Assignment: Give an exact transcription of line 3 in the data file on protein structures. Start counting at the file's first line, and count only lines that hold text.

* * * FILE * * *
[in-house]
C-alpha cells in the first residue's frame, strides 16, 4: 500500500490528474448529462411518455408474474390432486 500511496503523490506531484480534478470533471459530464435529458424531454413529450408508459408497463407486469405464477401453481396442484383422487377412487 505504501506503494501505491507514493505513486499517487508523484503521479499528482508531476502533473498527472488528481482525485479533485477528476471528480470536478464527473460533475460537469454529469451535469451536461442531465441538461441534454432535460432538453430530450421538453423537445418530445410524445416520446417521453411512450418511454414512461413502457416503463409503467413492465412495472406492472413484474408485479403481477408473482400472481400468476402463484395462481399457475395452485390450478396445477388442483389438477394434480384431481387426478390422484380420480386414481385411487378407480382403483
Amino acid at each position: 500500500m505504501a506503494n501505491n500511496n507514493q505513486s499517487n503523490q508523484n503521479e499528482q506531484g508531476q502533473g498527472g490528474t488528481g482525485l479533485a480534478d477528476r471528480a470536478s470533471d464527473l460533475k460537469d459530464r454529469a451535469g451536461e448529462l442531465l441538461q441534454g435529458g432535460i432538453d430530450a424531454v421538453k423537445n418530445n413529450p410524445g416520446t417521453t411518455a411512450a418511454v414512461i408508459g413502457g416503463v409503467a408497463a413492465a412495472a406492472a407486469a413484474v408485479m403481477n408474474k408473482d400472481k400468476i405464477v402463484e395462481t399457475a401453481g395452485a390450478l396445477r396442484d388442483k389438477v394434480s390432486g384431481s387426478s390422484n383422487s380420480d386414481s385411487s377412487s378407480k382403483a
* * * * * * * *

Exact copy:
Amino acid at each position: 500500500m505504501a506503494n501505491n500511496n507514493q505513486s499517487n503523490q508523484n503521479e499528482q506531484g508531476q502533473g498527472g490528474t488528481g482525485l479533485a480534478d477528476r471528480a470536478s470533471d464527473l460533475k460537469d459530464r454529469a451535469g451536461e448529462l442531465l441538461q441534454g435529458g432535460i432538453d430530450a424531454v421538453k423537445n418530445n413529450p410524445g416520446t417521453t411518455a411512450a418511454v414512461i408508459g413502457g416503463v409503467a408497463a413492465a412495472a406492472a407486469a413484474v408485479m403481477n408474474k408473482d400472481k400468476i405464477v402463484e395462481t399457475a401453481g395452485a390450478l396445477r396442484d388442483k389438477v394434480s390432486g384431481s387426478s390422484n383422487s380420480d386414481s385411487s377412487s378407480k382403483a